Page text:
Another plausible idea is that the rise in gold prices is due to an
increase in risk aversion. In the past, investors have flocked to the
safety of gold when they have become spooked. If risk aversion were
rising, however, then why have the prices of equities, whose uncertain
cash flow characteristics make them among the riskiest of financial
assets, increased so much recently?2 The fall in the VIX index, which
measures stock market volatility, and the narrowing of credit spreads
also indicate that risk aversion is declining, not increasing.
Some Central Banks Are Switching into Gold
If expectations of rising inflation and increasing risk aversion do
not appear to be good explanations for the recent run-up in the price
of gold, then what explains its increase? We believe that central banks
may be part of the story. The price of gold fell to roughly $900/ounce
in early July, but it has risen essentially non-stop in subsequent
weeks. Interestingly, gold purchases by central banks increased by a
record amount in July (Figure 5). Although “hard” data for central bank
holdings of gold in August, September and the first few weeks of
October are not yet readily available, anecdotal evidence suggests that
central banks have continued to purchase gold. For example, a recent
Wall Street Journal article noted that the Taiwanese central bank will
likely increase the amount of gold in its foreign-exchange reserves.
Why would central banks have an interest in buying gold? Central
banks have increased their foreign exchange holding from about $2
trillion at the beginning of the decade to roughly $7 trillion at
present, and the U.S. dollar comprises about two-thirds of that total.
How many more dollar assets do foreign central banks need? Although
foreign central banks continue to buy U.S. Treasury securities - they
purchased $53 billion in the 12 months through August 2009 - the pace
of purchases has slowed over the past year or so. Foreign central banks
are not dumping U.S. assets, but they appear to be diversifying their
purchases on a flow basis. Although central bank holdings of gold have
trended lower for the past two decades, foreign central banks may be
buying gold again as a way to diversify their portfolios and their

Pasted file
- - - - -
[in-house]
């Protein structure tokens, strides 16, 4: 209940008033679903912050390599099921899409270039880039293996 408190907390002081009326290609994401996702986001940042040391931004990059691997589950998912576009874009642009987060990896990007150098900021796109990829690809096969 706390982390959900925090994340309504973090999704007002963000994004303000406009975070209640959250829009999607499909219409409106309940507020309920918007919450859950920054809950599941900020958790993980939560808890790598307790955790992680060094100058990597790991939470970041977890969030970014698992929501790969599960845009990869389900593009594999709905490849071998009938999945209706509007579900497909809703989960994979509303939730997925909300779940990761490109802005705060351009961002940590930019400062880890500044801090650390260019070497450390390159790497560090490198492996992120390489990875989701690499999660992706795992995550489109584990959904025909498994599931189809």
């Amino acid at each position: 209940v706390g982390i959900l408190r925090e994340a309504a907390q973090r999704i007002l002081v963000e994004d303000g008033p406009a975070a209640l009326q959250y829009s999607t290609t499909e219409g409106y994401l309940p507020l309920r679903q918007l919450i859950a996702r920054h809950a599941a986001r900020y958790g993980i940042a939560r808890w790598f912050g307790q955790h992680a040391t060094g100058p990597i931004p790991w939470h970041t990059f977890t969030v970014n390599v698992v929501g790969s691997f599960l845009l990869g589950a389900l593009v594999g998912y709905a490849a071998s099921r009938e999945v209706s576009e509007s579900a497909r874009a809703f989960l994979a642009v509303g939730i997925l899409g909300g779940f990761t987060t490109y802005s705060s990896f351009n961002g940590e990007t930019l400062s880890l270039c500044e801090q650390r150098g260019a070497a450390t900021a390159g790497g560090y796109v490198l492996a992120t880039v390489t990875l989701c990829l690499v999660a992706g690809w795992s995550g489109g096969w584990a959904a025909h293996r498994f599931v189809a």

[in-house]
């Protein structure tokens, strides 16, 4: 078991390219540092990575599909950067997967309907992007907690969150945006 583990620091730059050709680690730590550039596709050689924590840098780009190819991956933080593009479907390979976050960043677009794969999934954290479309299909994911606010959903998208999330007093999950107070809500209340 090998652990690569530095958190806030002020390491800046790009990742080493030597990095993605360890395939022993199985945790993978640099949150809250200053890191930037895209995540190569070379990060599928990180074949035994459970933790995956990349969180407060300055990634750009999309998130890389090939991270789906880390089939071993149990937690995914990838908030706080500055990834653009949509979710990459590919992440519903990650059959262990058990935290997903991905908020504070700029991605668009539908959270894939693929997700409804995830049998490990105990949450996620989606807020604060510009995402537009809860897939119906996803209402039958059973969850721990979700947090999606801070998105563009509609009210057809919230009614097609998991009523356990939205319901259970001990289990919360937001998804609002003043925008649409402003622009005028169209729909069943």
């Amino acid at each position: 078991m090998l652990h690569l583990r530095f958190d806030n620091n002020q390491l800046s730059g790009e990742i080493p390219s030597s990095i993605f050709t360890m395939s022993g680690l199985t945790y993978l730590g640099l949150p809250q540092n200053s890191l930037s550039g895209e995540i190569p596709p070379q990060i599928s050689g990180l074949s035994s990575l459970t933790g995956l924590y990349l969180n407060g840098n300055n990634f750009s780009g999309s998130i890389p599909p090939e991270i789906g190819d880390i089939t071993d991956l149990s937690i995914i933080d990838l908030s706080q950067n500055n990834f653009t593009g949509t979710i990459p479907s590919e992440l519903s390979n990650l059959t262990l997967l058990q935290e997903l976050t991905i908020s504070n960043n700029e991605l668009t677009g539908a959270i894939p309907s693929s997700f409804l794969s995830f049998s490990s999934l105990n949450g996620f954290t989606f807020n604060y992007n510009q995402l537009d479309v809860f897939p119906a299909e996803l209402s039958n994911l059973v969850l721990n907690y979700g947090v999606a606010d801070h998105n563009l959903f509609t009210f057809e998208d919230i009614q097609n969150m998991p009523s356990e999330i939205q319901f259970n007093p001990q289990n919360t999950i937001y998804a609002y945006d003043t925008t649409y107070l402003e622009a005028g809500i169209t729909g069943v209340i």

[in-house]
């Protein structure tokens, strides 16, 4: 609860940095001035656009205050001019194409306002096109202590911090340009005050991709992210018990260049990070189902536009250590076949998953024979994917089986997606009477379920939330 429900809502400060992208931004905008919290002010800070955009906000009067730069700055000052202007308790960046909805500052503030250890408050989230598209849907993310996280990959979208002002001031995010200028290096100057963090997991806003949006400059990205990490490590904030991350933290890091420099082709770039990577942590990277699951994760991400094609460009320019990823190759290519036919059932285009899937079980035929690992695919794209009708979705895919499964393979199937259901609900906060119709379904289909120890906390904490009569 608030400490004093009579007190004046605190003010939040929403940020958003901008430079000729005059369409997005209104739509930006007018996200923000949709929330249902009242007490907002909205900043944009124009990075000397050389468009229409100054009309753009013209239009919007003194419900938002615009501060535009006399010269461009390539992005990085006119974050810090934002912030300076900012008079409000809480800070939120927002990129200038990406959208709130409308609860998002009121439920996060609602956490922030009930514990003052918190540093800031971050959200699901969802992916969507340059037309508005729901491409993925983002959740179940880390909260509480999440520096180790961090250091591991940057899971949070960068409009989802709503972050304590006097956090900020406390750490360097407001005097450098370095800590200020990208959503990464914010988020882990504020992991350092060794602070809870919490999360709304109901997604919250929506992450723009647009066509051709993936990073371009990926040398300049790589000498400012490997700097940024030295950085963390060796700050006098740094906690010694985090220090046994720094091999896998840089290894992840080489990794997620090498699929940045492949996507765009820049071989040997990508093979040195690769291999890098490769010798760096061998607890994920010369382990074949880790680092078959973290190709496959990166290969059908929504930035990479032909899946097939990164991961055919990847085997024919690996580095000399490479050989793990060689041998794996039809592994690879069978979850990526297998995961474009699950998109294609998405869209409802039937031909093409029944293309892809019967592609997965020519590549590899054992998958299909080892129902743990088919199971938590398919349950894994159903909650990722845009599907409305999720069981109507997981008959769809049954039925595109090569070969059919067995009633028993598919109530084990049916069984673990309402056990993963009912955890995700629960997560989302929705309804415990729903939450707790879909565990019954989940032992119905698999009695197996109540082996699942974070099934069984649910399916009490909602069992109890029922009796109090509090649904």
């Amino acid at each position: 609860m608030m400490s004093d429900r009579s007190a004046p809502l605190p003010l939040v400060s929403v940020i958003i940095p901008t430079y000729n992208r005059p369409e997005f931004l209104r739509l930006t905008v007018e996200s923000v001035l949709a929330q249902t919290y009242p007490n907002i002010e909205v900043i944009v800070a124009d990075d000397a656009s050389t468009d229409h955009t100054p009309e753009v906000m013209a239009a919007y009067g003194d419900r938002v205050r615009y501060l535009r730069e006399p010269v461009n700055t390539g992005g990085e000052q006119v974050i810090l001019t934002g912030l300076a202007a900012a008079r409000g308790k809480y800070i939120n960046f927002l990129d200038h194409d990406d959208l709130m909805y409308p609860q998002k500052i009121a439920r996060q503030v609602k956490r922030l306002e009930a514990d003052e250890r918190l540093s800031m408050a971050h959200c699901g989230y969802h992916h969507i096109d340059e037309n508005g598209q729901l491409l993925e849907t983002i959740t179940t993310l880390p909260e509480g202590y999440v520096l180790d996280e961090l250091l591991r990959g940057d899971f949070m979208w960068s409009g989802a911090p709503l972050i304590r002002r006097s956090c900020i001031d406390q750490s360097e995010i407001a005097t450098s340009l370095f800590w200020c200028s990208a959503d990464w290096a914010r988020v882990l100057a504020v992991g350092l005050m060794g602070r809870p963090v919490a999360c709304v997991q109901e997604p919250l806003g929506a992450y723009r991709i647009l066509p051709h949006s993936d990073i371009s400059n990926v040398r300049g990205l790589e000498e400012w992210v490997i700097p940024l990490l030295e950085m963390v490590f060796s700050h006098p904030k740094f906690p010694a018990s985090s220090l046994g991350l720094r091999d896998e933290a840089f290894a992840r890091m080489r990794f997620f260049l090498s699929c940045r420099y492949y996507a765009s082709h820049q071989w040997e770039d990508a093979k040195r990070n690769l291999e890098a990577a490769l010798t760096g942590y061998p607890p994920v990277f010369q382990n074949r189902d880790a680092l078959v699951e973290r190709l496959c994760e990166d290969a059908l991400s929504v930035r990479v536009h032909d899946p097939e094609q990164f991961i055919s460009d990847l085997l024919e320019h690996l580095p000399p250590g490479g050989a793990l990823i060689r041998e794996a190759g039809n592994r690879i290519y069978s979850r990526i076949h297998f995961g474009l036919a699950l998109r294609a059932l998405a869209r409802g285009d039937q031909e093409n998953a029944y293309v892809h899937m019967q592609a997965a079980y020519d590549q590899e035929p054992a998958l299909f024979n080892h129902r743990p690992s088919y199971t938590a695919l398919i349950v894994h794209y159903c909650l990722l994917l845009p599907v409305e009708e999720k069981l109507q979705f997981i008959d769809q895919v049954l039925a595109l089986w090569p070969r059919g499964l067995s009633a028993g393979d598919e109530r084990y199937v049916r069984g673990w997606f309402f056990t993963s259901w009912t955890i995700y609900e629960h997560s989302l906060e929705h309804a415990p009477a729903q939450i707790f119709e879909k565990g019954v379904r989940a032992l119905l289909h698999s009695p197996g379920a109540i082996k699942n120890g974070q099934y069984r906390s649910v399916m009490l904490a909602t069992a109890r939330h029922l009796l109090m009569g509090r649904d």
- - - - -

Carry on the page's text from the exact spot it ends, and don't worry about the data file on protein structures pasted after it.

purchases appear to be contributing to the increase in the price of the
Speculators May Be Piling On
It also appears that speculators have thrown their hat in the ring
and are helping to push gold prices up even higher. One measure of
speculative activity is the number of futures contracts outstanding,
so-called “open interest”, on the COMEX exchange. Future contracts
allow investors to realize financial gains through price changes
without taking physical possession of a commodity. The price of gold
and the amount of open interest have been trending higher over the past
few years (Figure 6). Since early September open interest has increased
by 165,000 contracts, the largest six-week rise in about 10 years.
Although commercial accounts (i.e., end users of gold) may be
increasing the number of future contracts they buy to hedge against
further large price increases, we suspect that non-commercial accounts
(i.e., speculators) are also behind the recent increases in open
interest and the price of gold.
Some observers have interpreted the record rise in the price of gold
recently as a warning that the United States is on the cusp of another
inflationary period à la the late 1970s/early 1980s. Unprecedented
amounts of liquidity that the Federal Reserve has pumped into the
banking system and record budget deficits of the federal government
also seem to support the notion that years of crippling inflation may
be just around the corner. However, other early warning indicators of
inflation, such as yields on U.S. Treasury securities and measures of
consumer inflation expectations, do not support the hypothesis that
investors are universally concerned about a period of runaway inflation.
Rather, the recent rise in the price of gold appears to be related,
at least in part, to attempts by foreign central banks to diversify
their reserve holdings on a flow basis. After years of reducing their
holdings of gold, foreign central banks bought a record amount of the
precious metal in July and anecdotal evidence suggests that their net
purchases have continued over the past few months. Speculators appear
to be jumping on the pile as well, which also may be helping to push up
gold prices. Although it is impossible to determine how much central
banks wish to increase their holdings of gold, the big decline in their
gold portfolios that has occurred over the past two decades suggests
that they have scope to continue buying gold for some time.
Interest by foreign central banks to increase their gold holdings
begs a more fundamental question. Have they lost confidence in the
dollar? Probably not, at least not yet. As noted above, foreign central
banks have purchased $53 billion worth of Treasury securities over the
past 12 months. Although the pace of purchases has slowed from its rate
of a year or so ago, we think foreign central banks would have become
outright net sellers of Treasury securities if they had “lost
confidence” in the greenback. Foreign central banks are not dumping
dollars, but they appear to be diversifying away from the greenback on
a flow basis.
As we argue in a recent report, however, indications that the United
States is not serious about addressing its long-run fiscal challenges
could eventually lead foreign investors and central banks to reassess
their willingness to continue financing U.S. government obligations.4
Although there is little evidence to date to suggest that that point
has been reached, the price of gold could skyrocket if foreign
governments do indeed lose confidence in the dollar.